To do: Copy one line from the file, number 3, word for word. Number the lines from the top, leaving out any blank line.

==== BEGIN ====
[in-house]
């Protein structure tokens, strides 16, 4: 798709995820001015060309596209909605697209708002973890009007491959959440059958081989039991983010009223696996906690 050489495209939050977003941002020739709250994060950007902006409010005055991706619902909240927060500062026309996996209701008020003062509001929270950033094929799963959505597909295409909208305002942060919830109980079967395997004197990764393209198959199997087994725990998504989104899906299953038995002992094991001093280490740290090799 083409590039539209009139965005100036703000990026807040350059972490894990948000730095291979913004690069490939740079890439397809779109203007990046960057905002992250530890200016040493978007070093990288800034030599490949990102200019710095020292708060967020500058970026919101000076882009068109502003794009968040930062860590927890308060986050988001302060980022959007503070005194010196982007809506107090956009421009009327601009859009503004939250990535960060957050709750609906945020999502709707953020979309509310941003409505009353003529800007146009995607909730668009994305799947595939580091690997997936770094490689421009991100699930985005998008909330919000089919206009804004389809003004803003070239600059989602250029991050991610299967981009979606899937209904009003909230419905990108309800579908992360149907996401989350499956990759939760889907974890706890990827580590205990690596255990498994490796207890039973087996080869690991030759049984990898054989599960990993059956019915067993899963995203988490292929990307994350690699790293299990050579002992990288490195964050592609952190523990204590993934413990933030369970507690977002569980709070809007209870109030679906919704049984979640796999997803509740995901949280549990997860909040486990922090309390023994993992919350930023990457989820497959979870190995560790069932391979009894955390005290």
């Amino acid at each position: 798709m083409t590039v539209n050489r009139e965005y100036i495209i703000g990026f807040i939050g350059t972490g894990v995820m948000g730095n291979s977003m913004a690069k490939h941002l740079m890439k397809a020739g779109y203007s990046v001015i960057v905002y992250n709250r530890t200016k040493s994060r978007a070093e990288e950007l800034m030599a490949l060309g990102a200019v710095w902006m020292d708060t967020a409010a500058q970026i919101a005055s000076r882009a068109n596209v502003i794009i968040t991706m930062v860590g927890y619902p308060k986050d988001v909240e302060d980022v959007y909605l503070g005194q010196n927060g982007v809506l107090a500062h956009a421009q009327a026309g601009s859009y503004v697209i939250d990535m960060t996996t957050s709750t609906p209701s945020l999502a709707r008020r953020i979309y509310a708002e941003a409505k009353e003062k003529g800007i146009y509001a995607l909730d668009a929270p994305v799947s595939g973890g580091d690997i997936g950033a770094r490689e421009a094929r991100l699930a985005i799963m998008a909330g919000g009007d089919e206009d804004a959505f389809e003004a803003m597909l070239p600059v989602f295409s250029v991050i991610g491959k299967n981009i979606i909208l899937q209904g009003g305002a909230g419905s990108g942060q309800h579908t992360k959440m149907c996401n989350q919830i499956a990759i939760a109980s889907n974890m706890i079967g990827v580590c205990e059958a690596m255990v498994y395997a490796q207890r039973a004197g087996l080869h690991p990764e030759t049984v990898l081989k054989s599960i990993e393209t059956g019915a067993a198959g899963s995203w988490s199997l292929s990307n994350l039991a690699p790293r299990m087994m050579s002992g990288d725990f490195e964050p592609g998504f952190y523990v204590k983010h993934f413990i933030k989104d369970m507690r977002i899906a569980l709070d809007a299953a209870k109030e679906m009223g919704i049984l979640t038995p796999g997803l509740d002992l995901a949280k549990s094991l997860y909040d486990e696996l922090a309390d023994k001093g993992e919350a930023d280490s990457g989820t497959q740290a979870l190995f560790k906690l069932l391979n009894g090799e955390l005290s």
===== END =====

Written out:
């Amino acid at each position: 798709m083409t590039v539209n050489r009139e965005y100036i495209i703000g990026f807040i939050g350059t972490g894990v995820m948000g730095n291979s977003m913004a690069k490939h941002l740079m890439k397809a020739g779109y203007s990046v001015i960057v905002y992250n709250r530890t200016k040493s994060r978007a070093e990288e950007l800034m030599a490949l060309g990102a200019v710095w902006m020292d708060t967020a409010a500058q970026i919101a005055s000076r882009a068109n596209v502003i794009i968040t991706m930062v860590g927890y619902p308060k986050d988001v909240e302060d980022v959007y909605l503070g005194q010196n927060g982007v809506l107090a500062h956009a421009q009327a026309g601009s859009y503004v697209i939250d990535m960060t996996t957050s709750t609906p209701s945020l999502a709707r008020r953020i979309y509310a708002e941003a409505k009353e003062k003529g800007i146009y509001a995607l909730d668009a929270p994305v799947s595939g973890g580091d690997i997936g950033a770094r490689e421009a094929r991100l699930a985005i799963m998008a909330g919000g009007d089919e206009d804004a959505f389809e003004a803003m597909l070239p600059v989602f295409s250029v991050i991610g491959k299967n981009i979606i909208l899937q209904g009003g305002a909230g419905s990108g942060q309800h579908t992360k959440m149907c996401n989350q919830i499956a990759i939760a109980s889907n974890m706890i079967g990827v580590c205990e059958a690596m255990v498994y395997a490796q207890r039973a004197g087996l080869h690991p990764e030759t049984v990898l081989k054989s599960i990993e393209t059956g019915a067993a198959g899963s995203w988490s199997l292929s990307n994350l039991a690699p790293r299990m087994m050579s002992g990288d725990f490195e964050p592609g998504f952190y523990v204590k983010h993934f413990i933030k989104d369970m507690r977002i899906a569980l709070d809007a299953a209870k109030e679906m009223g919704i049984l979640t038995p796999g997803l509740d002992l995901a949280k549990s094991l997860y909040d486990e696996l922090a309390d023994k001093g993992e919350a930023d280490s990457g989820t497959q740290a979870l190995f560790k906690l069932l391979n009894g090799e955390l005290s």